Date of Conferral
Amy B. Adcock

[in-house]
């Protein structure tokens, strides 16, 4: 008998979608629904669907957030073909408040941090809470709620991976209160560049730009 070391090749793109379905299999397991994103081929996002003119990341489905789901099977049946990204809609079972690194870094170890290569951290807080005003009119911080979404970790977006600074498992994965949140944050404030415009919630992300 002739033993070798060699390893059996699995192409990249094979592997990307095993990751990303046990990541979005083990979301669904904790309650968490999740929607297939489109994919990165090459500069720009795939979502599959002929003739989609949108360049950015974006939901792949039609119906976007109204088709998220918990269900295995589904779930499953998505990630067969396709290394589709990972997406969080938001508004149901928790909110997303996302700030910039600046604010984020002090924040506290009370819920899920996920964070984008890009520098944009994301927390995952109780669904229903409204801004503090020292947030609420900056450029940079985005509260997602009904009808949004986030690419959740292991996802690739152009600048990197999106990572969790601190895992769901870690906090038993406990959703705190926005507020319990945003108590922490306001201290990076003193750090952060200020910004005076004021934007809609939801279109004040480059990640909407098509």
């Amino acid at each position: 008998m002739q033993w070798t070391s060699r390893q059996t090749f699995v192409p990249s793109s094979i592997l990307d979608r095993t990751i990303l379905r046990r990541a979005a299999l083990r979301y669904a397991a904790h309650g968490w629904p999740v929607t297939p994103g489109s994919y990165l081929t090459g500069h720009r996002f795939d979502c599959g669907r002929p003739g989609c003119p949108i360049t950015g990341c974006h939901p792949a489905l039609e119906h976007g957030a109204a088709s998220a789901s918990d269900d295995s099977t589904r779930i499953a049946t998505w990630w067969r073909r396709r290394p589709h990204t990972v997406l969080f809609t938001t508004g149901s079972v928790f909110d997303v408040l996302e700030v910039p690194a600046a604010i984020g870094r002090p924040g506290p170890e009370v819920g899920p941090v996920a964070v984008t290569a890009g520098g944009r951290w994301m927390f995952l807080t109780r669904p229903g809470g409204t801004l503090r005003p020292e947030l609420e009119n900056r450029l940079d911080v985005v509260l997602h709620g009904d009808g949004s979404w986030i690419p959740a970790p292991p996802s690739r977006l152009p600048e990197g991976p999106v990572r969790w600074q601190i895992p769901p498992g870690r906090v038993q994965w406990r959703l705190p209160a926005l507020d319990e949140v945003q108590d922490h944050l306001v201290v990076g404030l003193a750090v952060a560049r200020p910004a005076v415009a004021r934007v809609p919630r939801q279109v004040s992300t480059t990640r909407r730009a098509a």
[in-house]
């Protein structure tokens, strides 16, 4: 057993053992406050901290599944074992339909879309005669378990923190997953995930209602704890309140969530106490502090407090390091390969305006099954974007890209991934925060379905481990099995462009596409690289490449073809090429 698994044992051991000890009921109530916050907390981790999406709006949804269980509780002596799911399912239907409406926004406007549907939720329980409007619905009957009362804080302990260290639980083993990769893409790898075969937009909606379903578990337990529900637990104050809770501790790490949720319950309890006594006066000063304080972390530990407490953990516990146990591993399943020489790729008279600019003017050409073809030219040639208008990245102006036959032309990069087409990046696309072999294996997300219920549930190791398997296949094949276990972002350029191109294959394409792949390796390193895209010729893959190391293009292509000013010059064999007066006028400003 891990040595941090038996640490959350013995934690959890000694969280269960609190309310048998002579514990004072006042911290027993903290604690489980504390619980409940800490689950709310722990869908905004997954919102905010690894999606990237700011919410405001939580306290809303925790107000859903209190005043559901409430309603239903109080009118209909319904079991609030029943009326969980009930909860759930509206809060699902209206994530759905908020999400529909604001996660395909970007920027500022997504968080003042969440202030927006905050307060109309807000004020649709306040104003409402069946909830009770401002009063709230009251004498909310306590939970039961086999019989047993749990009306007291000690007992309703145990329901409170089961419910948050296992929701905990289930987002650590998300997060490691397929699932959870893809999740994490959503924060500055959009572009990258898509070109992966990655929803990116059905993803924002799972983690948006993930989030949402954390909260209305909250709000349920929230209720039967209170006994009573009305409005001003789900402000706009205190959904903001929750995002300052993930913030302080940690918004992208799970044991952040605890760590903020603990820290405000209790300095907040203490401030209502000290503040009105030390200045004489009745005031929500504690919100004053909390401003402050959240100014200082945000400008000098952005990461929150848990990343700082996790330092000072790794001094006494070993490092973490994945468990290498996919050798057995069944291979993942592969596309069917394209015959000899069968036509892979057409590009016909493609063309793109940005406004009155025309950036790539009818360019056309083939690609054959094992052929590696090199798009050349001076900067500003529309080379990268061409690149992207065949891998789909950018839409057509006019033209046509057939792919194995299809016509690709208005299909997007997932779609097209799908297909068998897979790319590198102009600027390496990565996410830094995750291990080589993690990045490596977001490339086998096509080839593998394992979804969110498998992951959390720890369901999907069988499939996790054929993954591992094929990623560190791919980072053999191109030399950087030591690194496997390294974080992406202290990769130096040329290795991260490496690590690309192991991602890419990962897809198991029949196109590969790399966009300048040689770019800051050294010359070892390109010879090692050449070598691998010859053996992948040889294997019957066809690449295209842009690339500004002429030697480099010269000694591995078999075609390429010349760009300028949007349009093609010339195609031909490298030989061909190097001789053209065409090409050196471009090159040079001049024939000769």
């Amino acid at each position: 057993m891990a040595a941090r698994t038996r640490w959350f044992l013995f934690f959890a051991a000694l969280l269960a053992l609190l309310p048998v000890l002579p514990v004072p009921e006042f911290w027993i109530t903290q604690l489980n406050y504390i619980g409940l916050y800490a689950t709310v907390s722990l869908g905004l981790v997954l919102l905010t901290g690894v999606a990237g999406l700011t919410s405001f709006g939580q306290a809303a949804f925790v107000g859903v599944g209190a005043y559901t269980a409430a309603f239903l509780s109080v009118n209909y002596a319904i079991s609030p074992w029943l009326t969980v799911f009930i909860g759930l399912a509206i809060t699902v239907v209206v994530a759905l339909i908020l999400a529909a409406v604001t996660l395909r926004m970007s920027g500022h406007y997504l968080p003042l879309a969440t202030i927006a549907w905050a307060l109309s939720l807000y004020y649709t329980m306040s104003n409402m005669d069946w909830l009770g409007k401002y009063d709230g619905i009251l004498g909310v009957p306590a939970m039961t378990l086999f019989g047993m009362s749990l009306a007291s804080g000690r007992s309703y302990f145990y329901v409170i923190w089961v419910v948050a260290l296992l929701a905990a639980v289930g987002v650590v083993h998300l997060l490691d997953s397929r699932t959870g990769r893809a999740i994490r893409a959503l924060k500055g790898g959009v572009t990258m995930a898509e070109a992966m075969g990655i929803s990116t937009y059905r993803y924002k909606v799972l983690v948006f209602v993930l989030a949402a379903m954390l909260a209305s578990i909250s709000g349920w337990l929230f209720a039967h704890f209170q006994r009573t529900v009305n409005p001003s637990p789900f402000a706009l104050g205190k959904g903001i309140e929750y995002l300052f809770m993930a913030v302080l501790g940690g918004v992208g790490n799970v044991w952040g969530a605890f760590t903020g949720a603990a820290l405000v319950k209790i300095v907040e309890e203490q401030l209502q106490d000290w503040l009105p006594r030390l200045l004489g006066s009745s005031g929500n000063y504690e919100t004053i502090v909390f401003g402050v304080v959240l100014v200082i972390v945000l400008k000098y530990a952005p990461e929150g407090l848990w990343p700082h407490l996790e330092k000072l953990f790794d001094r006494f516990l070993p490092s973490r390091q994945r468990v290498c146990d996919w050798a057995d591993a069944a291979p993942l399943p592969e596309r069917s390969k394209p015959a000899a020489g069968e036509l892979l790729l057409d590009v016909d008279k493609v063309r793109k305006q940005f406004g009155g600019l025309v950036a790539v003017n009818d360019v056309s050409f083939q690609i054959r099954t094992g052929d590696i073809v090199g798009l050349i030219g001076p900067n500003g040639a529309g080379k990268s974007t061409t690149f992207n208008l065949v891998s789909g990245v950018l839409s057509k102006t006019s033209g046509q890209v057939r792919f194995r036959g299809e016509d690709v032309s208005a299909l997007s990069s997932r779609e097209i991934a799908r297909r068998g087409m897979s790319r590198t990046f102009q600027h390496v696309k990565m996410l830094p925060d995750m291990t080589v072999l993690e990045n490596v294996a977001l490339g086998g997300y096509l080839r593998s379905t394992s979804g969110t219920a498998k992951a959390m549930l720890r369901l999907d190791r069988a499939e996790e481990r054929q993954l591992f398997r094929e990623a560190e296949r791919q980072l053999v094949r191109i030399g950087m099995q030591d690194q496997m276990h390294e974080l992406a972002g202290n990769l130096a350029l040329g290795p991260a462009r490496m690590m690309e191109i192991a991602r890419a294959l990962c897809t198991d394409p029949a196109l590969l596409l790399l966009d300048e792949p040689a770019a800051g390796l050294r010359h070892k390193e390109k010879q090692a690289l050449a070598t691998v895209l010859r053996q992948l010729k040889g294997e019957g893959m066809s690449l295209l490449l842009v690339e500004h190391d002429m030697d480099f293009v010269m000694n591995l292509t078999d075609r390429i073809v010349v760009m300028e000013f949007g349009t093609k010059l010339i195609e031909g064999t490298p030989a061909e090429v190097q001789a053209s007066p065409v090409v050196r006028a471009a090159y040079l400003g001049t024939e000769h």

Health science faculty striving to be academically competitive can adopt debriefing after simulation-based activities to help transition occupational therapy and physical therapy students from classroom skills to clinical competence. The purpose of this qualitative study was to discover the perceptions and experiences of health science faculty during and after their adoption of debriefing after simulation-based activities. The theory of diffusion and experiential learning theory were used as a conceptual framework. The research questions related to the perceptions and experiences of faculty from their training sessions and implementing debriefing sessions after simulation-based activities in their courses and how these experiences related to their adoption of debriefing. A university-wide e-mail was used to recruit participants. Twelve participants who met the selection criteria of current employee, received debriefing training, and utilized debriefing in their courses volunteered. Virtual interviews, memo notes, and reflexive journaling were collected, analyzed, and coded to identify themes. The faculty's perceptions and experiences of learning were initially critical and skeptical; for trialing, faculty were nervous and awkward; for adopting and experimenting, faculty were curious to learn different techniques; and for overall perceptions, faculty felt debriefing was a valuable teaching style that increased student learning and performance. This study helps fill the gap and contributes to positive social change in health science academia by providing insights to innovative teaching strategies that promote improved clinical competence in health science students.